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The Last Hurrah


Download links and information about The Last Hurrah by Shirley Eikhard. This album was released in 2000 and it belongs to Jazz, Pop genres. It contains 11 tracks with total duration of 53:02 minutes.

Artist: Shirley Eikhard
Release date: 2000
Genre: Jazz, Pop
Tracks: 11
Duration: 53:02
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No. Title Length
1. Mister Charm 4:19
2. Always A Dream Away 5:36
3. Destined For Greater Things 4:00
4. The Joy Of Life 6:00
5. Tomorrow Is A Lonely Place 5:01
6. Catherine's Theme 5:40
7. Walkin' In Your Daddy's Shoes 4:41
8. How The Shadow Grows 4:27
9. If I Had My Way 6:10
10. The Last Hurrah 5:50
11. Chansons Des Chiens 1:18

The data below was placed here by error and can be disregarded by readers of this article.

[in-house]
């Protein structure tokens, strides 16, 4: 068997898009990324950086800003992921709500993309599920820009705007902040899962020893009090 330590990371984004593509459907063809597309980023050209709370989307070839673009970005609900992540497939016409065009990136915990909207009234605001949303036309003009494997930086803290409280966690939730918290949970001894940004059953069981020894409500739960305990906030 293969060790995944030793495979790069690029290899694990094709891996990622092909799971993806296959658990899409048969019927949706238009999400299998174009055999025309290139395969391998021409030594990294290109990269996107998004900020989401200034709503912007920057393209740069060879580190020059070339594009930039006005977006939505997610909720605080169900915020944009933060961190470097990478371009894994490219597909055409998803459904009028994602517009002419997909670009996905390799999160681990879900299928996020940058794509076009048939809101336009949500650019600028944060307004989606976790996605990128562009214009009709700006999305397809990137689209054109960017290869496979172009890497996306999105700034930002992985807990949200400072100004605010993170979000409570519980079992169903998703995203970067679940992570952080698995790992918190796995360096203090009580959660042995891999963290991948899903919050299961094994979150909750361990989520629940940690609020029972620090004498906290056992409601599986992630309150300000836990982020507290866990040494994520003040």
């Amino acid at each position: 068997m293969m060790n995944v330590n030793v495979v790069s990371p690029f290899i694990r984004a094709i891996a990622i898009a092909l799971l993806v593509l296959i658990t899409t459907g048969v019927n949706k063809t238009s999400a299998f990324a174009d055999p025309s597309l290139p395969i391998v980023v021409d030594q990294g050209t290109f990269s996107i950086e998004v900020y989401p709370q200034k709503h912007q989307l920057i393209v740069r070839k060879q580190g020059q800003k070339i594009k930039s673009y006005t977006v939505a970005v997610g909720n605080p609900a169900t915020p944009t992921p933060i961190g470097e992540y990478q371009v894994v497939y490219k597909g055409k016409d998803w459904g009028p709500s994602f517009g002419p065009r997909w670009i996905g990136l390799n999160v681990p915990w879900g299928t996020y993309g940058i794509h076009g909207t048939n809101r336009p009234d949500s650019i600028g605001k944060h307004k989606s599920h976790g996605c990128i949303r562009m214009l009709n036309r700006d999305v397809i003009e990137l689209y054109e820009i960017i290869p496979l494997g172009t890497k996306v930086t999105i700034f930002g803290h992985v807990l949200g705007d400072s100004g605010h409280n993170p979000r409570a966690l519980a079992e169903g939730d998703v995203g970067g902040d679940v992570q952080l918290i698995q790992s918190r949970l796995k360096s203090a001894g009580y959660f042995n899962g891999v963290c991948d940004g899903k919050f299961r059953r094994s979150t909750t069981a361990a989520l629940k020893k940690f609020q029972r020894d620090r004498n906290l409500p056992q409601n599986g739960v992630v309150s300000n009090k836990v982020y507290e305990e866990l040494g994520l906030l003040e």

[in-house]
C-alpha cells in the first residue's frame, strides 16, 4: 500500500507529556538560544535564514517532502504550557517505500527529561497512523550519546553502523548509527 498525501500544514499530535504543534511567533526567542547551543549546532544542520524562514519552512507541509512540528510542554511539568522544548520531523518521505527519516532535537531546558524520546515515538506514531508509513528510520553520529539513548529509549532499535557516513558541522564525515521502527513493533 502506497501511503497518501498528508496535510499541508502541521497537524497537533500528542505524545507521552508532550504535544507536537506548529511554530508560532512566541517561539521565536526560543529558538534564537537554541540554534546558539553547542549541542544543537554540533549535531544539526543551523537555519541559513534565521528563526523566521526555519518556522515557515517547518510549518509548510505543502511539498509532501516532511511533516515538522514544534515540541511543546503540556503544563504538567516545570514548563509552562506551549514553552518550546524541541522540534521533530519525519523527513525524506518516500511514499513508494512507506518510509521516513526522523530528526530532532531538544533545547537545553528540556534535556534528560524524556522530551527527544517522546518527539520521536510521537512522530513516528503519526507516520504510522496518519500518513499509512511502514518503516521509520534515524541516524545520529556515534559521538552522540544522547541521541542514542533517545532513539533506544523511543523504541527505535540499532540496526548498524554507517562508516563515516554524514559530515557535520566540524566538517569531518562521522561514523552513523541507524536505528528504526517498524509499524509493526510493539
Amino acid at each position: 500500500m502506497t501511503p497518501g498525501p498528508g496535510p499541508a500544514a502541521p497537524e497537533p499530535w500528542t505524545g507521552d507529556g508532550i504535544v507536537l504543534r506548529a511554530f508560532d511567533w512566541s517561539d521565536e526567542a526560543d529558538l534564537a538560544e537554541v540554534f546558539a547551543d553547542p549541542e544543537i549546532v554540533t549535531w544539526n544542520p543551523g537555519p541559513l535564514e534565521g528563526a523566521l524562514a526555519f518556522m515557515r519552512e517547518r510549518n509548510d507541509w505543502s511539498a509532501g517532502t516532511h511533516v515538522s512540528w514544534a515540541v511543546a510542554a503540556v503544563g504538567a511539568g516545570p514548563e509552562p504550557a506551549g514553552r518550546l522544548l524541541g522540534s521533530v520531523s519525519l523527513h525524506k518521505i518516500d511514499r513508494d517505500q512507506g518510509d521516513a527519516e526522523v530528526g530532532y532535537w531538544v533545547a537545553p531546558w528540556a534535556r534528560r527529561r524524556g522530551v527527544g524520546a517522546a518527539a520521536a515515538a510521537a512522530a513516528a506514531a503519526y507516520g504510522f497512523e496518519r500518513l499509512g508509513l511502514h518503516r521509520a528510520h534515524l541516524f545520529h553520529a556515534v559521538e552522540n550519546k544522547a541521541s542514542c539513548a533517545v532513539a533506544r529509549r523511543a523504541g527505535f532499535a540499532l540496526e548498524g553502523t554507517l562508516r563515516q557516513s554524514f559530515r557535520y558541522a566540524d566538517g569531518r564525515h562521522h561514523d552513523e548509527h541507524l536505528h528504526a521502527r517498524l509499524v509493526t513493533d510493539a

Shirley Eikhard's fifth album after a ten-year layoff is another gem-like compilation of her original material. There is nothing strained or stretched about what she writes. Each tune has its own distinctive characteristics and message not found in any of the others on this CD's play list. Eikhard writes about the stuff everyday life is made of: love, family, hopes, loneliness, irony, wins, and losses. But unlike most of what hits the stave paper these days, it's not self pitying or whiney — listeners don't feel like running for the liquor bottle (or worse) after a session of her tunes. Moreover, judging from the performance by the sidemen on the session, it's great music to play — leaving lots of room for interpretation and extemporization. Some of Canada's best are in the studio. Kevin Turcotte's lyrical but restrained trumpet is heard to excellent advantage on such tunes as "If I Had My Way" and a buoyant "Mister Charm." A veteran of many recording sessions, Ed Bickert brings his guitar legerdemain, helping to create the feeling of solitude for "Tomorrow Is a Lonely Place." Mike Murley's sax is soulful on the title tune. Holding the session together is Mark Eisenman's piano, with considerable help from Pat Collins' bass. Floating above all of this with total fidelity to pitch and diction, Eikhard's vocal energy and presence is impressive to say the least. Members of the family are brought in on a canine thing, "Chansons des Chiens" (Song of the dogs). The only comment appropriate to this filler is that, gratefully, it's short. With efforts like this, Eikhard deserves to be recognized as a major contemporary jazz singer. This album is recommended.